Question Type Patient Problem or Population Intervention or Exposure Comparison or Control Example Outcome Measures Therapy (Treatment) Patient’s disease or condition. A therapeutic measure, eg., medication, surgical intervention, or life style change. Standard care, another intervention, or a placebo. Mortality rate, number of days off work, pain, disability. Prevention Patient’s risk factors and general health condition. A preventive measure, e.g., A lifestyle change or medication. Another preventative measure OR maybe not applicable. Mortality rate, number of days off work, disease incidence. Diagnosis Specific disease or condition. A diagnostic test or procedure. Current “reference standard” or “gold standard” test for that disease or condition. Measures of the test utility, i.e. sensitivity, specificity, odds ratio. Prognosis (Forecast) Duration and severity of main prognostic factor or clinical problem. Usually time or “watchful waiting”. Usually not applicable. Survival rates, mortality rates, rates of disease progression. Etiology (Causation) Patient’s risk factors, current health disorders, or general health condition. The intervention or exposure of interest. Includes an indication of the strength/dose of the risk factor and the duration of the exposure. Usually not applicable. Survival rates, mortality rates, rates of disease progression.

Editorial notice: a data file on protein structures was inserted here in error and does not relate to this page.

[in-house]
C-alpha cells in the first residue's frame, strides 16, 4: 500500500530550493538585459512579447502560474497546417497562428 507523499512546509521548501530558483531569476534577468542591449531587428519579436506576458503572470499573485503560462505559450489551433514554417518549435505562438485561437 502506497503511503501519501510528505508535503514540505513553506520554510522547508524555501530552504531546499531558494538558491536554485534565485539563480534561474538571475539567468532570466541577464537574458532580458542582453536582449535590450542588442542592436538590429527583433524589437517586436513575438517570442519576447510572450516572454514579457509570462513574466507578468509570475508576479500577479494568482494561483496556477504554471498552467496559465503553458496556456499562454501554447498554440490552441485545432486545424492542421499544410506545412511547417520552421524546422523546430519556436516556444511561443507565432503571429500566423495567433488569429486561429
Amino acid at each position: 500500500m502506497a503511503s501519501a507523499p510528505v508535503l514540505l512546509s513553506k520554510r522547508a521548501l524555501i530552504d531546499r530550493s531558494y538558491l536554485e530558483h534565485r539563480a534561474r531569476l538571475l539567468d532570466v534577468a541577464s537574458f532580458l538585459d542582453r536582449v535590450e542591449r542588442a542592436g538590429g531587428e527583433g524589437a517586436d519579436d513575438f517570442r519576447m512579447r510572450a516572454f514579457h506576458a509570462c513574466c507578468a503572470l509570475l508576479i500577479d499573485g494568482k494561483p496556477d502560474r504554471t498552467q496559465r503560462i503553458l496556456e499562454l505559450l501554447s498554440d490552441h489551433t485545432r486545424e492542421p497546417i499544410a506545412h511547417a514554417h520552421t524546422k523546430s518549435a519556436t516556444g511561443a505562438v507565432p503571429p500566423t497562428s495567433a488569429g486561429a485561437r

Writing Your Question Statement
Once you have clearly identified the main elements of your question using the PICO framework, it is easy to write your question statement. The following table provides some examples.
Question Type Patient Problem or Population Intervention or Exposure Comparison or Control Outcome Measure Therapy In patients with osteoarthritis of the knee is hydrotherapy more effective than traditional physiotherapy in relieving pain? Prevention For obese children does the use of community recreation activities compared to educational programs on lifestyle changes reduce the risk of diabetes mellitus? Diagnosis For deep vein thrombosis is D-dimer testing or ultrasound more accurate for diagnosis? Prognosis In healthy older women that suffer hip fractures within the year after injury what is the relative risk of death? Etiology Do adults who binge drink compared to those who do not binge drink have higher mortality rates?
References1. Schardt, C., Adams, M. B., Owens, T., Keitz, S., & Fontelo, P. (2007). Utilization of the PICO framework to improve searching PubMed for clinical questions. BMC Medical Informatics and Decision Making, 7, 16. doi: http://dx.doi.org/10.1186/1472-6947-7-12. Fineout-Overholt, E., & Johnston, L. (2005). Teaching EBP: asking searchable, answerable clinical questions. Worldviews On Evidence-Based Nursing, 2, 157-160.Fill in the blanks with information from your clinical scenario:
In_______________, what is the effect of ________________on _______________ compared with _________________?
For ___________ does the use of _________________ reduce the future risk of ____________ compared with ______________?
DIAGNOSIS OR DIAGNOSTIC TEST
Are (Is) ________________ more accurate in diagnosing _______________ compared with ____________?
Does ____________ influence ______________ in patients who have _____________?
Are ______________ who have _______________ at ______________ risk for/of ____________ compared with _____________
How do _______________ diagnosed with _______________ perceive __________________?
Melnyk, B. M., & Fineout-Overholt, E. (2011). Evidence-based practice in nursing & healthcare: A guide to best practice. Philadelphia: Wolters Kluwer/Lippincott Williams & Wilkins.